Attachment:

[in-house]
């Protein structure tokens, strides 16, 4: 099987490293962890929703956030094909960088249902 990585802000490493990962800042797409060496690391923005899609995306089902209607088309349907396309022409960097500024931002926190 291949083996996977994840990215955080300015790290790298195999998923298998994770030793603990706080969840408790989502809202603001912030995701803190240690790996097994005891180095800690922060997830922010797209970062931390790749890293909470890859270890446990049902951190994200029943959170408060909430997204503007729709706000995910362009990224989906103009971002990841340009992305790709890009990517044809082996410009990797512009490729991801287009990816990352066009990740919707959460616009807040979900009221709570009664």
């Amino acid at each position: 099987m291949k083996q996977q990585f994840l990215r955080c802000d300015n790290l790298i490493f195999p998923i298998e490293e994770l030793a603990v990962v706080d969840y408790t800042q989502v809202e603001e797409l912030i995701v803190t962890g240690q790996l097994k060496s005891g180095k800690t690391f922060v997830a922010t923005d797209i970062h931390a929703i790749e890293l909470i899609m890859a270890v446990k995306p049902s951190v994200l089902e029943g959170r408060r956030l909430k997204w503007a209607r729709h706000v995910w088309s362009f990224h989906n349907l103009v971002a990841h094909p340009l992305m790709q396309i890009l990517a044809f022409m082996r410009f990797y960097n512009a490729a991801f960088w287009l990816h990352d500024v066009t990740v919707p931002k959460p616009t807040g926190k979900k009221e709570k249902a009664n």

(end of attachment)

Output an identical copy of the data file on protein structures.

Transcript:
[in-house]
């Protein structure tokens, strides 16, 4: 099987490293962890929703956030094909960088249902 990585802000490493990962800042797409060496690391923005899609995306089902209607088309349907396309022409960097500024931002926190 291949083996996977994840990215955080300015790290790298195999998923298998994770030793603990706080969840408790989502809202603001912030995701803190240690790996097994005891180095800690922060997830922010797209970062931390790749890293909470890859270890446990049902951190994200029943959170408060909430997204503007729709706000995910362009990224989906103009971002990841340009992305790709890009990517044809082996410009990797512009490729991801287009990816990352066009990740919707959460616009807040979900009221709570009664």
């Amino acid at each position: 099987m291949k083996q996977q990585f994840l990215r955080c802000d300015n790290l790298i490493f195999p998923i298998e490293e994770l030793a603990v990962v706080d969840y408790t800042q989502v809202e603001e797409l912030i995701v803190t962890g240690q790996l097994k060496s005891g180095k800690t690391f922060v997830a922010t923005d797209i970062h931390a929703i790749e890293l909470i899609m890859a270890v446990k995306p049902s951190v994200l089902e029943g959170r408060r956030l909430k997204w503007a209607r729709h706000v995910w088309s362009f990224h989906n349907l103009v971002a990841h094909p340009l992305m790709q396309i890009l990517a044809f022409m082996r410009f990797y960097n512009a490729a991801f960088w287009l990816h990352d500024v066009t990740v919707p931002k959460p616009t807040g926190k979900k009221e709570k249902a009664n």